Max Boykoff has written a cool book (material from which played a major role in a panel session at the 2012 Ocean Sciences conference) examining media coverage of climate change in the U.S.
Who Speaks for the Climate? documents in a more rigorous and informative way than anything I’ve ever read the conservation of “balance” in the media coverage of the climate change debate no matter how lopsided the scientific evidence becomes.
Boykoff’s own take — and that of pretty much everyone I’ve heard comment on this phenomenon — is negative: there is something wrong w/ norms of science journalism or the media generally if scientifically weak arguments are given just as much space & otherwise treated just as seriously as strong ones.
I have a slightly different view: “balanced” coverage is evidence of the expressive rationality of public opinion on climate change.
News media don’t have complete freedom to cover whatever they want, however they want to. Newspapers and other news-reporting entities are commercial enterprises. To survive, they must cover the stories that people want to read about.
What people want to read are stories containing information relevant to their personal lives. Accordingly, one can expect newspapers to cover the aspect of the “climate change story” that is most consequential for the well-being of their individual readers.
The aspect of the climate change story that’s most consequential for ordinary members of the public is that there’s a bitter, persistent, culturally polarized debate over it. Knowing that has a much bigger impact on ordinary individuals than knowing what the science is.
Nothing an individual thinks about climate change will affect the level of risk that climate change poses for him or her. That individual’s behavior as consumer, voter, public discussant, etc., is just too small to have any impact –either on how carbon emissions affect the environment or on what governments do in response.
However, the position an individual takes on climate change can have a huge impact on that’ person’s individual social standing within within his or her community. A university professor in New Haven CT or Cambridge Mass. will be derisively laughed at and then shunned if he or she starts marching around campus with a sign saying “climate change is a hoax!” Same goes for someone in a mirror image hierarchical-individualistic community (say, a tobacco farmer living somewhere in South Carolina’s 4th congressional district) who insists to his friends & neighbors, “no, really, I’ve looked closely at the science — the ice caps are melting because of what human beings are doing to the environment.”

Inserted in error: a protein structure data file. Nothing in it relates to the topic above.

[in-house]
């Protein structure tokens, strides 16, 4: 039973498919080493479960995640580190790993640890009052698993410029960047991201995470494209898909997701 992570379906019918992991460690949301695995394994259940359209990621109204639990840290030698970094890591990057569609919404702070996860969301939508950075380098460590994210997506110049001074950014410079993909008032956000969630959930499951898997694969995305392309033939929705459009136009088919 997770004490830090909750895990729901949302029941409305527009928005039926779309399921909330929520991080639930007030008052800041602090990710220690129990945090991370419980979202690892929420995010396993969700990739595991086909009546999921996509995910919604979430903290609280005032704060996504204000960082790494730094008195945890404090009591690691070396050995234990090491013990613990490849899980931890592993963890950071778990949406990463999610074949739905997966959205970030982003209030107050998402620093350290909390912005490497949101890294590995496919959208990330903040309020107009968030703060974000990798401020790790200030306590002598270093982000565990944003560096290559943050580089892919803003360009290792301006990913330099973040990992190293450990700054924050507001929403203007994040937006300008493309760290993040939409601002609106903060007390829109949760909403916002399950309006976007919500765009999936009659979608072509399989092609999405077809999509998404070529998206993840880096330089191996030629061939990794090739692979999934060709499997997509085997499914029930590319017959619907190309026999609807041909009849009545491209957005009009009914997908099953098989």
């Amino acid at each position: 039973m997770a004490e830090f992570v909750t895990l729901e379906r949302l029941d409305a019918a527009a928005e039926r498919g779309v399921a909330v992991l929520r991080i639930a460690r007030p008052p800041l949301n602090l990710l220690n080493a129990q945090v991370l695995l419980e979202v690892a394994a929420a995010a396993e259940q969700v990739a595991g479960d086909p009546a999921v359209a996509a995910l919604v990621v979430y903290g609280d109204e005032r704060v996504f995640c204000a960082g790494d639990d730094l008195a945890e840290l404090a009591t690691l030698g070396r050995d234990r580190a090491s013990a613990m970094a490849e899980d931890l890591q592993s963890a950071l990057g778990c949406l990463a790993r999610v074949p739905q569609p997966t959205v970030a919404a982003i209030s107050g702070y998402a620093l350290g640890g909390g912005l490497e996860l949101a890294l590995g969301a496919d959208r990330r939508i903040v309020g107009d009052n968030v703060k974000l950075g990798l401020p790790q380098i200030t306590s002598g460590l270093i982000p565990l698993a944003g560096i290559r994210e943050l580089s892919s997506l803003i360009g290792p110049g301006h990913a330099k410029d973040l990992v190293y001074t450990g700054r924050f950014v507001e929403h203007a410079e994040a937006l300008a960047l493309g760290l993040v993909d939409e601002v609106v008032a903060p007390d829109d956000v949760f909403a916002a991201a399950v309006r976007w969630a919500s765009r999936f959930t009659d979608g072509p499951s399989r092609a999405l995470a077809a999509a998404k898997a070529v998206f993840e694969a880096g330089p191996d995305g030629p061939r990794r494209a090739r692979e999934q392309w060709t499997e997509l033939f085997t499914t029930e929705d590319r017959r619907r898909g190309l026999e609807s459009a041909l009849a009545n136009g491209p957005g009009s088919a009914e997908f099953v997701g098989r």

In other words, it’s costless for ordinary individuals to take a positon that is at odds with climate science, but costly to take one that has a culturally hostile meaning within groups whose support (material, emotional & otherwise) they depend on.
Predictably, then, individuals tend to pay a lot of attention to whatever cues are out there that can help them identify what cultural meanings (if any) a disputed risk or related fact issue conveys, and to expend a lot of cognitive effort (much of it nonconscious) to form beliefs that avoid estranging them their communities.
Predictably, too, the media, being responsive to market forces, will devote a lot more time and effort to reporting information that is relevant to identifying the cultural meaning of climate change than to information relevant to determining the weight or the details of scientific evidence on this issue.
So my take on Boykoff’s evidence is different from his.
But it is still negative.
It might be individually rational for people to fit their perceptions of climate change and other societal risks to the positions that predominate in their communities but it is nevertheless collectively irrational for them all to form their beliefs this way simultaneously: the more impelled culturally diverse individuals are to form group-congruent beliefs rather than truth-congruent ones, the less likely democratic institutions are to form policies that succeed in securing their common welfare.
The answer, however, isn’t to try to change the norms of the media. They will inevitably cover the story that matters to us.
What we need to do, then, is change the story on climate change. We need to create new meanings for climate change that liberate science from the antagonistic ones that now make taking the “wrong” position (any position) tantamount to cultural treason.